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How Artificial Intelligence Helped This Napa Winery Grow

The vintner at B Cellars listened to the AI and the results were nothing short of remarkable.

New artificial intelligence helped save a vineyard in the Napa Valley, California. Gurcharan Singh/Shutterstock

Too cheap. It was a startling insight for Duffy Keys, cofounder of the Napa-based vineyard B Cellars, when a consultant told him he was underpricing his wine tastings. In fact, customers were surprised at the caliber of his Cabernet Sauvignon given the price. What’s more, the company’s website was cluttered and wordy, often leaving visitors confused, even deterred. And he should rethink his wine club: Swap out the big, infrequent parties for regular, intimate get-togethers where clients could mingle with Duffy and his team.

Dutifully, the vintner followed that consultant’s counsel, from hiking the price of tastings up by about 30 percent to decluttering his website. The results were nothing short of remarkable: Attrition rates for his wine club now sit below industry norms, and annual visits to the vineyard increased by seven percent. Yet that wise counselor wasn’t a wine guru or even a Napa veteran. It wasn’t even a human being. Named after the Greek goddess of wisdom, Metis is an artificial intelligence–powered algorithm that has the potential to transform the luxury market, one in-depth report at a time.

It’s the brainchild of Kyle and David Richey, the couple who run Richey International. This San Francisco–based company had been known for its market-research reports executed through mystery shoppers, especially in the luxury and hospitality sectors, but four years ago, the pair shelved that business entirely. Ditching their decades-old methodology, they instead began building Metis, an entirely different way of conducting research and arriving at new, more meaningful conclusions. “The old tools don’t work, because it’s not about whether the handle of the coffee cup is placed to the left or the right anymore,” says David Richey. “It’s now about much deeper, more emotional and experiential things.” Accordingly, he and Kyle avoided the box-checking reports and multiple-choice assessments that form the quantitative backbone of the mystery-shopping business. Rather, they focused on qualitative analysis, which Metis conducts by chewing through swathes of TripAdvisor reviews, social media posts and more, in volumes that are unwieldy for a human being. Metis scrapes data from the Web and then combines it with custom surveys distributed to the company’s existing or target customers. Once these are processed, the artificial intelligence generates data that provides insights that can materially impact the client’s business.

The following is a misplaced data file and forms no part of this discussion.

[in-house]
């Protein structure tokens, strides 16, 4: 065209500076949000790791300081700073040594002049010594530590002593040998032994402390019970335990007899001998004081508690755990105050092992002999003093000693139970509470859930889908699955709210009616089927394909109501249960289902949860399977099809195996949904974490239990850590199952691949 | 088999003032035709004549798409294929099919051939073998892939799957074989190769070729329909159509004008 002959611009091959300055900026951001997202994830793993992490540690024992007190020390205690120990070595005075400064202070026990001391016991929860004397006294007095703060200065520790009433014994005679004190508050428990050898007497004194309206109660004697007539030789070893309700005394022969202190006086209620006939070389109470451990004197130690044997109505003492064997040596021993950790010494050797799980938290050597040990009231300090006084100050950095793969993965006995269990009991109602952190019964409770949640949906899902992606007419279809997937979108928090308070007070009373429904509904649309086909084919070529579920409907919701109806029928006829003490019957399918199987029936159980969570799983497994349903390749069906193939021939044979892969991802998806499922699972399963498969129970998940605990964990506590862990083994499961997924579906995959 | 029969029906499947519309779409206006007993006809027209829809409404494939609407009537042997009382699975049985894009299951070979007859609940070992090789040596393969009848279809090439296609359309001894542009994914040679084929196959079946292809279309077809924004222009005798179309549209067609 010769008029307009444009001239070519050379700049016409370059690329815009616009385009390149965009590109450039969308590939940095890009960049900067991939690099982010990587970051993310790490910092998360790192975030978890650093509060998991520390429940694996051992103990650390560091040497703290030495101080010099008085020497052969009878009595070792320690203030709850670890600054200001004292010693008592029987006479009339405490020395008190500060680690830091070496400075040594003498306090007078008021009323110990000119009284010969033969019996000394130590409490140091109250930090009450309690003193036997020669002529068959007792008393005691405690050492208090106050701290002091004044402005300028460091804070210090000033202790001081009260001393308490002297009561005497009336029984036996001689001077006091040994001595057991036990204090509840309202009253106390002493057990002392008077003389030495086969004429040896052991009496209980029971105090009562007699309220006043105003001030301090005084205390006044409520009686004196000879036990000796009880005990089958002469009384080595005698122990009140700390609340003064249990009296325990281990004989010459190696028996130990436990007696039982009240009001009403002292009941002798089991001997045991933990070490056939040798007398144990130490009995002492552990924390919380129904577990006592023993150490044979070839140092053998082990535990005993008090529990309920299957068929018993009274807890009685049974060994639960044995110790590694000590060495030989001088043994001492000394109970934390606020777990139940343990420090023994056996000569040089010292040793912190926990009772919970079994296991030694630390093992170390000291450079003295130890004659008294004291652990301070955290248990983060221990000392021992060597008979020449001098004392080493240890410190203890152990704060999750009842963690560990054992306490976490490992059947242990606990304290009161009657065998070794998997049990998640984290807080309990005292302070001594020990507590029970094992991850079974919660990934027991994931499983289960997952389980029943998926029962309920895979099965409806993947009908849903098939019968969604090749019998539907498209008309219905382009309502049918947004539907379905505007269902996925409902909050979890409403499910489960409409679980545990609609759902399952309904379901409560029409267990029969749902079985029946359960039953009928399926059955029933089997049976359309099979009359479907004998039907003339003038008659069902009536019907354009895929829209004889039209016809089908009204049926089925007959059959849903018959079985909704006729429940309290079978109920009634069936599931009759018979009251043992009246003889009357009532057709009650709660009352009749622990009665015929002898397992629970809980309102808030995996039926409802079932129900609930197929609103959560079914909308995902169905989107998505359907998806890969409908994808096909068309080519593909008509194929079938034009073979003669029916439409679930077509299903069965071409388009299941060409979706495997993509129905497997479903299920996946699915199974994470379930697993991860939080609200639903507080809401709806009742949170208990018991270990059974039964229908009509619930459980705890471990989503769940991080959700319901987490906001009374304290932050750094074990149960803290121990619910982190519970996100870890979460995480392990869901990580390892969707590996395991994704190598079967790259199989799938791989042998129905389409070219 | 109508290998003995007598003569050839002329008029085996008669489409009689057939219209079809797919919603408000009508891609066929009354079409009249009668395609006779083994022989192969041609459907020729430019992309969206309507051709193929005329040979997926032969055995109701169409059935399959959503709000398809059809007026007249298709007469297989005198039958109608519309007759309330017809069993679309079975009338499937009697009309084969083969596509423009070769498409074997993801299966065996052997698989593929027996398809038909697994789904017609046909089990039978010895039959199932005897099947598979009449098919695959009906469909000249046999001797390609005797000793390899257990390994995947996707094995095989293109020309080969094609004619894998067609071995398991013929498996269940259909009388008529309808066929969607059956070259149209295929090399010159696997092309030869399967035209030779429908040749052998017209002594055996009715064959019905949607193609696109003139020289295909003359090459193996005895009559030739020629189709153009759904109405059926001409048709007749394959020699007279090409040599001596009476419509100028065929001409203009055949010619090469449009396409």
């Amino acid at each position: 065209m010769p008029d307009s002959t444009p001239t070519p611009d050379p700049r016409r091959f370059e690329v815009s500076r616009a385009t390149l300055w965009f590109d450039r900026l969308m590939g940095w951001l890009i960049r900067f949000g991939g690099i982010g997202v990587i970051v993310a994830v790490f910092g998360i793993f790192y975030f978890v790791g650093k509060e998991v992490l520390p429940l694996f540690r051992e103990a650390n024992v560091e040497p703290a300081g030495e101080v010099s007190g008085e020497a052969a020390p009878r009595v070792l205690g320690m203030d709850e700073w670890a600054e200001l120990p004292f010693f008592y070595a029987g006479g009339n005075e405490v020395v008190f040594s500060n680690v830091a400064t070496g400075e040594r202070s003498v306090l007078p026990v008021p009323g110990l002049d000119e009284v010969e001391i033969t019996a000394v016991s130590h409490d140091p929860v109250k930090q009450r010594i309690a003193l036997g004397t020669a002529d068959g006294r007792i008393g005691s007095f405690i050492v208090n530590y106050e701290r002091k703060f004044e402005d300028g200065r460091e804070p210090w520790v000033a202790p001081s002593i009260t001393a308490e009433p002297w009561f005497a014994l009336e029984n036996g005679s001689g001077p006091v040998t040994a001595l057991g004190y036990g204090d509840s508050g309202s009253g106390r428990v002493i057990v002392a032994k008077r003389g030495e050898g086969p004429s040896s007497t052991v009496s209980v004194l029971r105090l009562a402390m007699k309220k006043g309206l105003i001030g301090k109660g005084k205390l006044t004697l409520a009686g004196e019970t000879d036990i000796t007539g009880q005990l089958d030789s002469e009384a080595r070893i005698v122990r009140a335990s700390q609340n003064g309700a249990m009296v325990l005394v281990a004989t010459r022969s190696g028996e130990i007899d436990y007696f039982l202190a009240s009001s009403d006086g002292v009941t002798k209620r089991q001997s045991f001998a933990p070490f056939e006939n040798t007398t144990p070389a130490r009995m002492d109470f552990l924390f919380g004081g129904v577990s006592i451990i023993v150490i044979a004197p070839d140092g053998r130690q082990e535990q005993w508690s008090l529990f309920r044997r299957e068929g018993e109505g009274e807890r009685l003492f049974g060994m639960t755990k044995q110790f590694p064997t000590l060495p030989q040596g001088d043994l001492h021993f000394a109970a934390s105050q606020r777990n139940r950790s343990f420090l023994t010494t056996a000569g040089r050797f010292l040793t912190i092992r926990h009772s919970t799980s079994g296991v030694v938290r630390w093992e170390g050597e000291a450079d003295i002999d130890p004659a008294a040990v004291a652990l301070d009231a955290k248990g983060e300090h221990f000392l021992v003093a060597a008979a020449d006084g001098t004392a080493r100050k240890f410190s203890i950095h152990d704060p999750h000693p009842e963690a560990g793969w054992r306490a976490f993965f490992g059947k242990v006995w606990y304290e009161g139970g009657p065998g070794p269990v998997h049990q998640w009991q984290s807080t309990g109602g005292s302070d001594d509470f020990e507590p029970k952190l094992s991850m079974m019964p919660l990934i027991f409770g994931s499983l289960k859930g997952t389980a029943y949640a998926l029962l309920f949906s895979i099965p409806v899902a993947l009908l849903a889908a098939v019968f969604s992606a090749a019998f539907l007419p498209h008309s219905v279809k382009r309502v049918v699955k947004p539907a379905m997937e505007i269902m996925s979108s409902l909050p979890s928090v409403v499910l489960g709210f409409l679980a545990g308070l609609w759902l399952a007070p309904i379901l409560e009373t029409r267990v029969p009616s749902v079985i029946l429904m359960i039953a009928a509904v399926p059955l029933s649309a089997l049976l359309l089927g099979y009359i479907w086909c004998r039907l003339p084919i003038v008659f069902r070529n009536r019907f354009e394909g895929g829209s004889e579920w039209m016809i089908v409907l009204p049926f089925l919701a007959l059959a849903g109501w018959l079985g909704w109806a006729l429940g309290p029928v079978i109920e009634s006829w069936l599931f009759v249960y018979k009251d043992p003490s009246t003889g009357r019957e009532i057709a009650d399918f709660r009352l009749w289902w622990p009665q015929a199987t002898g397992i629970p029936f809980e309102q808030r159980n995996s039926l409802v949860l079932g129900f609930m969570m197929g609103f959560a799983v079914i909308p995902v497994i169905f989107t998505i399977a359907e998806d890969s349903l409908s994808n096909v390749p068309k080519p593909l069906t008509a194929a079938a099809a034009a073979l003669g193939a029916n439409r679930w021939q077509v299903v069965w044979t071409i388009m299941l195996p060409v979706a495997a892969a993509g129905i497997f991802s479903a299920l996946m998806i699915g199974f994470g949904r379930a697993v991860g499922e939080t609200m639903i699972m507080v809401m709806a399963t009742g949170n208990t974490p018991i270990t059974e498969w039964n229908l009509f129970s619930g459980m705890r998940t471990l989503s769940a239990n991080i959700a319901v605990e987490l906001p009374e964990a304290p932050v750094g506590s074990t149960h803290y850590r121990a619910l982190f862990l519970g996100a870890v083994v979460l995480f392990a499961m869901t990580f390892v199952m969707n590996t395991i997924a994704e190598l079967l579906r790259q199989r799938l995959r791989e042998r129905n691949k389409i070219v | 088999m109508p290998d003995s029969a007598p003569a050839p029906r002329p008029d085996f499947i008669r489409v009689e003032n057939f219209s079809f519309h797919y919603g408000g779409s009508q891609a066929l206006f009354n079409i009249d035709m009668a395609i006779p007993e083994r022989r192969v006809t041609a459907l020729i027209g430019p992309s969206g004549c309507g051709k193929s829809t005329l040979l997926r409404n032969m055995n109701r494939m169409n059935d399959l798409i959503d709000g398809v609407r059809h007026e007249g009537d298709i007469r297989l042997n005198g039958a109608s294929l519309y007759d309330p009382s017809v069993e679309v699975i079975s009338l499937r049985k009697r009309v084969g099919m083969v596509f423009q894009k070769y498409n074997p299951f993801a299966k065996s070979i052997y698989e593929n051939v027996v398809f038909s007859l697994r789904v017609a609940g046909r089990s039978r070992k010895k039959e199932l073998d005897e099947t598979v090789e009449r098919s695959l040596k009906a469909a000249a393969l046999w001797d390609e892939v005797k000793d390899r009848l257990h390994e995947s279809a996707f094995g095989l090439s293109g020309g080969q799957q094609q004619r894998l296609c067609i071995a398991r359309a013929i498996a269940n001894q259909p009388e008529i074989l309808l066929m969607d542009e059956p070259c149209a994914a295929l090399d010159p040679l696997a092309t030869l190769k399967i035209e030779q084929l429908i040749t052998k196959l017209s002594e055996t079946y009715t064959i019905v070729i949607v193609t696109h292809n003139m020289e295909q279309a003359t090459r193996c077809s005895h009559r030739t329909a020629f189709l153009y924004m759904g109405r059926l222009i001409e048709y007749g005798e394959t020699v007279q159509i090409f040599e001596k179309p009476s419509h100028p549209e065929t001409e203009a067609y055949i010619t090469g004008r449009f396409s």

“At its heart, it’s a text-analytics machine, and as such, it can consume any sort of narrative,” Richey says. It can trawl the internet, analyzing and collecting 10,000 reviews per minute. Once those terabytes of data are stashed on its servers, it begins to chew through them—or listen, as Richey puts it—at a rate of 1,000 per minute. Machine learning, of course, also improves over time, which means that the insights it offers will be further refined; it’s also future-proofed against the rise of fake news and spoof reviews with alerts for duplicated or repetitive phrases. No wonder that Richey charges a minimum of $25,000 per report, almost double the conventional mystery-shopping project. Even the results are delivered unconventionally: not via PowerPoint, but in an hour-long, content-rich video.

Another client, Palmetto Bluff, saw a sales uptick of 50 percent year over year, a large portion of which Courtney Hampson, vice president, credits to the revelations gleaned from Metis. The residential and resort community was passing potential buyers to its sales agents too quickly, it suggested. Instead, take time to glad-hand rather than hard-sell them; now, it’s the marketing team, not the realtors, who shepherd much of the process. Additionally, Metis flagged to the Dorchester Collection hotel group that breakfast was its Achilles heel: too many choices and venues led to confusion for customers. It suggested tweaking the menus for consistency and familiarity across the group, and sales shot up.

Sales are also rising for the Metis business, which has doubled annually since it started four years ago, according to Richey. Its initial customers were in his longtime fiefdom, hospitality and real estate, but Metis is moving into other areas, largely experiential: retail, professional sports and theme parks (via a pilot project with Disney). He says Metis could, in theory, be used by any firm, even one that is product-based, such as Bollinger, perhaps, or Hermès, but that Metis is particularly adroit at providing concrete feedback from somewhat nebulous experiences. It showed, for example, a luxury hotelier that its guests traveling for business never focused on efficiency when they posted or reviewed the property. Rather, they raved about feeling more relaxed or at home far more often than leisure travelers—for them, the hotel was a sanctuary from stressful meetings, and they would opt to stay there over rivals much closer to the office. It empowered the hotel’s team to change their approach: They de-emphasized Wi-Fi speeds in favor of homey comforts–and all thanks to the IQ of a VIP AI.

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